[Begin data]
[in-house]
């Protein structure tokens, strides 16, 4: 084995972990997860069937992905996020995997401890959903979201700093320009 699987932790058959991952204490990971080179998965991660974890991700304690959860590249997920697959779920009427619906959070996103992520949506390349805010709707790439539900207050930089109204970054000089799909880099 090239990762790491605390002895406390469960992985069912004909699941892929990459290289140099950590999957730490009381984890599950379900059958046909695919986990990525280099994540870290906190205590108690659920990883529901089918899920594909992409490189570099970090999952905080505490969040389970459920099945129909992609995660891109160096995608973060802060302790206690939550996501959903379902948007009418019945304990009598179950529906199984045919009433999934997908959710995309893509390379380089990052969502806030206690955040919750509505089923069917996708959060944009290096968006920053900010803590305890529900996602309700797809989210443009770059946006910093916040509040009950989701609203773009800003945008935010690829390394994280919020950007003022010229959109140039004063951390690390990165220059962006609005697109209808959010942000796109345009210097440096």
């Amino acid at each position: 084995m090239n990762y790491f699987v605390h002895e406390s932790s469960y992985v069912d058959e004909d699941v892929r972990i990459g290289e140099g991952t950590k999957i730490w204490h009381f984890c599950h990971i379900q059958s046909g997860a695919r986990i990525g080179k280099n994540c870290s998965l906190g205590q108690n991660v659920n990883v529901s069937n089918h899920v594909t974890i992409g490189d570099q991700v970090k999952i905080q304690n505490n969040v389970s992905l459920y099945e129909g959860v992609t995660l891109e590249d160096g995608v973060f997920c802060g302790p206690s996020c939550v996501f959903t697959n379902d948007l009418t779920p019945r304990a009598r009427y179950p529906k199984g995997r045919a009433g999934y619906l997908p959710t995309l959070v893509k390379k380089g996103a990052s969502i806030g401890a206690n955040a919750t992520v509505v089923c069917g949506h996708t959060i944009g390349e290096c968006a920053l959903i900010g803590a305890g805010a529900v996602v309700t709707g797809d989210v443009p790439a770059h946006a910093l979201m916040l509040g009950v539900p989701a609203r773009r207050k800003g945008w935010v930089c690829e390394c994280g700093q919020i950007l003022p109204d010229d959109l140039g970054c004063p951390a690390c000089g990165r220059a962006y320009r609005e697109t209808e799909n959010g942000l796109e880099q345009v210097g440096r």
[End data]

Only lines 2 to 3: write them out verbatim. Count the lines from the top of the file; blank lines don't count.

């Protein structure tokens, strides 16, 4: 084995972990997860069937992905996020995997401890959903979201700093320009 699987932790058959991952204490990971080179998965991660974890991700304690959860590249997920697959779920009427619906959070996103992520949506390349805010709707790439539900207050930089109204970054000089799909880099 090239990762790491605390002895406390469960992985069912004909699941892929990459290289140099950590999957730490009381984890599950379900059958046909695919986990990525280099994540870290906190205590108690659920990883529901089918899920594909992409490189570099970090999952905080505490969040389970459920099945129909992609995660891109160096995608973060802060302790206690939550996501959903379902948007009418019945304990009598179950529906199984045919009433999934997908959710995309893509390379380089990052969502806030206690955040919750509505089923069917996708959060944009290096968006920053900010803590305890529900996602309700797809989210443009770059946006910093916040509040009950989701609203773009800003945008935010690829390394994280919020950007003022010229959109140039004063951390690390990165220059962006609005697109209808959010942000796109345009210097440096």
């Amino acid at each position: 084995m090239n990762y790491f699987v605390h002895e406390s932790s469960y992985v069912d058959e004909d699941v892929r972990i990459g290289e140099g991952t950590k999957i730490w204490h009381f984890c599950h990971i379900q059958s046909g997860a695919r986990i990525g080179k280099n994540c870290s998965l906190g205590q108690n991660v659920n990883v529901s069937n089918h899920v594909t974890i992409g490189d570099q991700v970090k999952i905080q304690n505490n969040v389970s992905l459920y099945e129909g959860v992609t995660l891109e590249d160096g995608v973060f997920c802060g302790p206690s996020c939550v996501f959903t697959n379902d948007l009418t779920p019945r304990a009598r009427y179950p529906k199984g995997r045919a009433g999934y619906l997908p959710t995309l959070v893509k390379k380089g996103a990052s969502i806030g401890a206690n955040a919750t992520v509505v089923c069917g949506h996708t959060i944009g390349e290096c968006a920053l959903i900010g803590a305890g805010a529900v996602v309700t709707g797809d989210v443009p790439a770059h946006a910093l979201m916040l509040g009950v539900p989701a609203r773009r207050k800003g945008w935010v930089c690829e390394c994280g700093q919020i950007l003022p109204d010229d959109l140039g970054c004063p951390a690390c000089g990165r220059a962006y320009r609005e697109t209808e799909n959010g942000l796109e880099q345009v210097g440096r």